Welcome to the second part of this tutorial series! In previous post, we have talked about how to compile pjsip, and run the built in demo on a real device.
And after this tutorial, you’ll be able to make your 1st VoIP call via the demo we compiled before.
To actually make VoIP calls, we’re going to setup a VoIP server on your own mac. Since testing VoIP calls takes 2 devices, we’ll create a console app on the Mac to receive the phone call, and use iPhone to actually call it.
In this tutorial, you’ll learn:
- Setting up a VoIP server to handle sip requests
- Using PJSUA-CLI to make VoIP calls
To simplify the process so that you could start making VoIP calls immediately, we’ll just simply provide the sourec code of the console VoIP receiver app here. For further detail, we’ll cover it in our next tutorial.
And for the VoIP server, we’re going to use Kamailio.
Here is the definition of Kamailio from the official website:
Kamailio® (former OpenSER) is an Open Source SIP Server released under GPL, able to handle thousands of call setups per second.
asynchronous TCP, UDP and SCTP, secure communication via TLS for VoIP (voice, video); WebSocket support for WebRTC; IPv4 and IPv6; …
It can be used to build large VoIP servicing platforms or to scale up SIP-to-PSTN gateways, PBX systems or media servers like Asterisk™, FreeSWITCH™ or SEMS…
So, simply put, Kamailio is a great open source VoIP server. Once we successfully deployed and configured Kamailio, our VoIP clients can make VoIP calls to each other via it.
Download and install
To simplify the process, we’ll use Mac directly as the server, instead of a dedicated Linux server like CentOS.
So let’s download the latest source of kamailio from its official website. As the time of writing, it’s 4.1.4.
After unzipping the downloaded source, enter the directory and run the following command to compile and install it:
$ ./make_and_install compile && ./make_and_install install "standard"
It will be installed to /usr/local automatically. To be specific, the binary file will be installed to “/usr/local/sbin/kamailio”
Beore starting kamailio service, you need to create the kamailio.cfg file. You could download a sample configuration file here, and save it to:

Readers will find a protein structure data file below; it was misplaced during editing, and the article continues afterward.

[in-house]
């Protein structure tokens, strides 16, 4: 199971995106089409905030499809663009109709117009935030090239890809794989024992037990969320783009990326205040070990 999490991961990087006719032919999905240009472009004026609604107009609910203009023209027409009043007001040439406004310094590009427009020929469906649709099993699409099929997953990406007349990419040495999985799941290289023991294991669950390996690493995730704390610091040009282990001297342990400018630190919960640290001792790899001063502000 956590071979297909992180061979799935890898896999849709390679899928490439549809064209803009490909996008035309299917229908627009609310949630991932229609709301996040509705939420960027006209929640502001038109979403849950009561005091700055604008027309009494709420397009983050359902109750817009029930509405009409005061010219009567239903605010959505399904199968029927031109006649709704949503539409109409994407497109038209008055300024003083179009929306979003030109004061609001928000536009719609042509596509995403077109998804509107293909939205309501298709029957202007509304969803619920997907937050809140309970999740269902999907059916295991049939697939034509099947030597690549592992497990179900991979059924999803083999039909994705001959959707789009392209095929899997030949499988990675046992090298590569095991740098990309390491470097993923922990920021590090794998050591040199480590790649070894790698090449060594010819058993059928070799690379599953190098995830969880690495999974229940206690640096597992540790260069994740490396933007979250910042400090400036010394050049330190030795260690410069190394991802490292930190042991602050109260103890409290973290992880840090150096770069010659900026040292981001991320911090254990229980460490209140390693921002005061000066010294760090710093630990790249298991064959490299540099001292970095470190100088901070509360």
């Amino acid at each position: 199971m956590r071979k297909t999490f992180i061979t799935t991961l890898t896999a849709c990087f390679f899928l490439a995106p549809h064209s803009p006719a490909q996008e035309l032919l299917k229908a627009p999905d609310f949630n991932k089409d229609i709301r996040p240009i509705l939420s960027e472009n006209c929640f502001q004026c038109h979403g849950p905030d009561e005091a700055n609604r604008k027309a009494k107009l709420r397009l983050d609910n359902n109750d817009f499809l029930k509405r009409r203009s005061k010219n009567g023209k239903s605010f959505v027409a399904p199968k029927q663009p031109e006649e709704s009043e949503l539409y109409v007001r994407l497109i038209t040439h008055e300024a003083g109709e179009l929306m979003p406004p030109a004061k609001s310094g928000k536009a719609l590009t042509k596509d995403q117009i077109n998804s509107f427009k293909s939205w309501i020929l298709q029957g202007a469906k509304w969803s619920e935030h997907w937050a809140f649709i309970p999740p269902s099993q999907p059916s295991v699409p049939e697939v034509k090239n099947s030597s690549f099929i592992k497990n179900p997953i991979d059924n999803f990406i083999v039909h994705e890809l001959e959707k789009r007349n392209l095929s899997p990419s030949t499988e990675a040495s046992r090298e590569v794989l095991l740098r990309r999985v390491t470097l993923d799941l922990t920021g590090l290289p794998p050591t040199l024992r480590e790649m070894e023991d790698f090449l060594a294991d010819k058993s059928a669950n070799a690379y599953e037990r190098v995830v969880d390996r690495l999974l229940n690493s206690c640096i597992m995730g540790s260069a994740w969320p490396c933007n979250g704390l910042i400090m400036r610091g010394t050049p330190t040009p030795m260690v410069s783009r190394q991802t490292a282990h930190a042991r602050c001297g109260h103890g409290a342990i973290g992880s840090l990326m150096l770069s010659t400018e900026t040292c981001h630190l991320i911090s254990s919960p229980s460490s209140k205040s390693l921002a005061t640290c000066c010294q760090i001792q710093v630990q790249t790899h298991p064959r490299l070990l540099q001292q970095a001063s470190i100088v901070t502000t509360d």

You can now go ahead and start running kamailio:
You’ll see output similar to the following:
1 2 3 4 5 6 7 8 9 10 11 12 13 14 15 16 17
This means your kamailio has been successfully started, and it’s listerning on port 5060. You can now connect your VoIP clients to it and start making VoIP calls.
Create a console VoIP receiver app on your Mac
In order to enable you to make VoIP calls sooner, we’re not going to explain the details for now (of course, if you’re interested, you could try to understand the code yourself). We’ll cover the details in the next tutorial.
Download the source code of the VoIP receiver app I wrote here.
After unzip the file, go into the directory and compile it:
You’ll get the executable receiver in the folder.
Actually make VoIP calls
Great, now both the clients and the server are ready, let’s make some VoIP calls.
First of all, let’s launch the receiver app on Mac:
After a bunch of messages, you’ll see something like the following:
1 2 3
This means the receiver@localhost has been successfully registered on our SIP server.
Next, open the demo app we compiled previously (it’s ipjsua if you didn’t change the name), check the text on the bottom of the screen, and then telnet to it from your mac based on the info:
telnet 192.168.43.166 2323
Finally, let’s send the command to actually make our 1st VoIP call. Since the receiver is listening on port 5080, and the IP address of the Mac is 192.168.43.106 in this case. To make a VoIp call, we’re going to use this command:
call new sip:192.168.43.106:5080
After 1~2 seconds, your iPhone and your Mac will establish the VoIP call, you can then hear the voice from iPhone on Your mac and vice versa.